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Water shut-offs in US city of Detroit prompt outcry from UN

Widespread water shut-offs in US city of Detroit prompt outcry from UN rights experts

25 June 2014 –

Disconnecting water from people who cannot pay their bills is an affront to their human rights, a group of United Nations experts said today, amid reports of widespread water shut-offs in the United States city of Detroit for non-payment.

“Disconnection of water services because of failure to pay due to lack of means constitutes a violation of the human right to water and other international human rights,” the experts stated in a news release.

The Detroit Water and Sewerage Department has been disconnecting water services from households which have not paid bills for two months, and has sped up the process since early June, with the number of disconnections rising to around 3,000 customers per week. As a result, some 30,000 households are expected to be disconnected from water services over the next few months.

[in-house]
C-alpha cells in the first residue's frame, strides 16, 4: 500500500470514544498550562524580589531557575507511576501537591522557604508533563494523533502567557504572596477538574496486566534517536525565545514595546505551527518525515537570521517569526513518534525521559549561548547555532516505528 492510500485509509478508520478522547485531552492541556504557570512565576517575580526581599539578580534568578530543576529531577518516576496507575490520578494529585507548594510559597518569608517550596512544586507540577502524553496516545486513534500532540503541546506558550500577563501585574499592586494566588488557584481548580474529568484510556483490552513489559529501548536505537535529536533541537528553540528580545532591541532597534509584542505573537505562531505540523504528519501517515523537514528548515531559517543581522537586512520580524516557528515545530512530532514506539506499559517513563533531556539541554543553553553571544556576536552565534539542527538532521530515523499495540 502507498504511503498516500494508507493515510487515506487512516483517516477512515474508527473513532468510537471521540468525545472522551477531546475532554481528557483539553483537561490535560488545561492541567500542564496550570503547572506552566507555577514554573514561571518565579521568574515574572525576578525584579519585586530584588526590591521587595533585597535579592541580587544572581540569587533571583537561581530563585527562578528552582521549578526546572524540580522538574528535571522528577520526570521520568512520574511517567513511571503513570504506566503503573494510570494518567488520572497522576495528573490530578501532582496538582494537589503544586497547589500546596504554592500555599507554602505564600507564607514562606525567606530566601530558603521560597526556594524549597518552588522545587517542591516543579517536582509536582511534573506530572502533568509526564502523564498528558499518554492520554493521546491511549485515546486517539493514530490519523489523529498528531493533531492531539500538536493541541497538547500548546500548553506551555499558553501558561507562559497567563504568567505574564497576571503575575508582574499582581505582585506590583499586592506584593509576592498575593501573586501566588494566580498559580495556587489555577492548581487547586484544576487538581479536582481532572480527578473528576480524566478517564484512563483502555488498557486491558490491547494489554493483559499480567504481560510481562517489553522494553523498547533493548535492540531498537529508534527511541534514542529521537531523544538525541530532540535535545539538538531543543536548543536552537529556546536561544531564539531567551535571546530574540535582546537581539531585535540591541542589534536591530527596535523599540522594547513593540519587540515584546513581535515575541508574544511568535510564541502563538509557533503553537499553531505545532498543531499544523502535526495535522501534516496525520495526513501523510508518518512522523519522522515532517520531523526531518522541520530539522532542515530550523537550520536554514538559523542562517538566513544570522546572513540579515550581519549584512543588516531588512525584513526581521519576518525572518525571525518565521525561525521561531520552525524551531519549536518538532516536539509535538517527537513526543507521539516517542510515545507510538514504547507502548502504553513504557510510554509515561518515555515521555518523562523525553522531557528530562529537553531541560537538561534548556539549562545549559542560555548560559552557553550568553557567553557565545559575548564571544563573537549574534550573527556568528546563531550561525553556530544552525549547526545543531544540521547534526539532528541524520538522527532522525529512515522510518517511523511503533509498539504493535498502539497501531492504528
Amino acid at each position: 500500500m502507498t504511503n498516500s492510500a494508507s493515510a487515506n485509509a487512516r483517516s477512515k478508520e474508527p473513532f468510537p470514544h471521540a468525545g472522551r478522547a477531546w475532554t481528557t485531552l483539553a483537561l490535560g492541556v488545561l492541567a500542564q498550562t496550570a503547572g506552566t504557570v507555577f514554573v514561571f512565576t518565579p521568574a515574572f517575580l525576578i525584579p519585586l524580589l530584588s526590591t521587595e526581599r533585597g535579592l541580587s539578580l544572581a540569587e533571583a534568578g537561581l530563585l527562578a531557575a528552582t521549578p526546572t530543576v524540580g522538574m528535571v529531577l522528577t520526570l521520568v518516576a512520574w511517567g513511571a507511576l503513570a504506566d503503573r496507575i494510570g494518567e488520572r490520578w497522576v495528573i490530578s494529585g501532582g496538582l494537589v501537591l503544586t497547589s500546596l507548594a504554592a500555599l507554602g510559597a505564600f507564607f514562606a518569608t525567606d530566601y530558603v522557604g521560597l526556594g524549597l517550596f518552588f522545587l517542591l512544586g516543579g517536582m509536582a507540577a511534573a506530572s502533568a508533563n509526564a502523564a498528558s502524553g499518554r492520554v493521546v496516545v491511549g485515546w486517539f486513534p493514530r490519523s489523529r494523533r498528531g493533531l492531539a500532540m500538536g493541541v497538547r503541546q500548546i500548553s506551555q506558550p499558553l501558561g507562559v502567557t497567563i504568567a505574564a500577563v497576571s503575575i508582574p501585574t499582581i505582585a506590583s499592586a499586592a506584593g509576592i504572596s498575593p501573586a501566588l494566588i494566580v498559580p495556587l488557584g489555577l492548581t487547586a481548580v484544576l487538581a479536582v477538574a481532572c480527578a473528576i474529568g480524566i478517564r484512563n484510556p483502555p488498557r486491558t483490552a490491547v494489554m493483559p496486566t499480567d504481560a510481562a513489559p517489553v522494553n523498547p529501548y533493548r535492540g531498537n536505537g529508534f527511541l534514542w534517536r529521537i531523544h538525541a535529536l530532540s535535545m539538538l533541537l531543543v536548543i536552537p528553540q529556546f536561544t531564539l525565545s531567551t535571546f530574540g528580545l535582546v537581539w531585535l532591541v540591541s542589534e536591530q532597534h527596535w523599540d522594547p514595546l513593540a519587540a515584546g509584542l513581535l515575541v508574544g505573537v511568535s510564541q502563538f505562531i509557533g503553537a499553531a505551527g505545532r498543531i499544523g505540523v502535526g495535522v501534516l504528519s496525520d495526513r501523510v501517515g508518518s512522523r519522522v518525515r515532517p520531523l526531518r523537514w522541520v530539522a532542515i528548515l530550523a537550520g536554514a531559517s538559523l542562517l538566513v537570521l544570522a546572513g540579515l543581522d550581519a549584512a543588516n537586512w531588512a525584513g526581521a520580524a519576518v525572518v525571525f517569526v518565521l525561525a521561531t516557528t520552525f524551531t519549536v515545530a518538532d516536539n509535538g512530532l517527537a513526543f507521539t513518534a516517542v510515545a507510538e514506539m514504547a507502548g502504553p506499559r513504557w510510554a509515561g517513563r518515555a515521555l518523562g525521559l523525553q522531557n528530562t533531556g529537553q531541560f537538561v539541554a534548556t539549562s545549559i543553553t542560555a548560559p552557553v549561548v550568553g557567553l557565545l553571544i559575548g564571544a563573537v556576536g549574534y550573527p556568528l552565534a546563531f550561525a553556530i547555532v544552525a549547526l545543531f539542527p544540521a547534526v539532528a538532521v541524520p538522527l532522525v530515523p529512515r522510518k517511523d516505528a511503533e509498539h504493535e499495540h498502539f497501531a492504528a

The news release noted that due to high poverty and unemployment rates, relatively expensive water bills in Detroit are unaffordable for a significant portion of the population.

Catarina de Albuquerque, the Special Rapporteur on the human right to water and sanitation, said that disconnections due to non-payment are only permissible if it can be shown that the resident is able to pay but is not paying.

“In other words, when there is genuine inability to pay, human rights simply forbids disconnections,” she stated.

During her 2011 mission to the US, Ms. de Albuquerque encouraged the Government to adopt a federal minimum standard on affordability for water and sanitation and a standard to provide protection against disconnections for vulnerable groups and people living in poverty.

Leilani Farha, the Special Rapporteur on the right to adequate housing, voiced concern that children are being removed by social services from their families and homes because, without access to water, their housing is no longer considered adequate.

“If these water disconnections disproportionately affect African-Americans they may be discriminatory, in violation of treaties the United States has ratified,” she noted.

Under international human rights law, it is the State’s obligation to provide urgent measures, including financial assistance, to ensure access to essential water and sanitation.

“The households which suffered unjustified disconnections must be immediately reconnected,” the experts stressed.

ENDS

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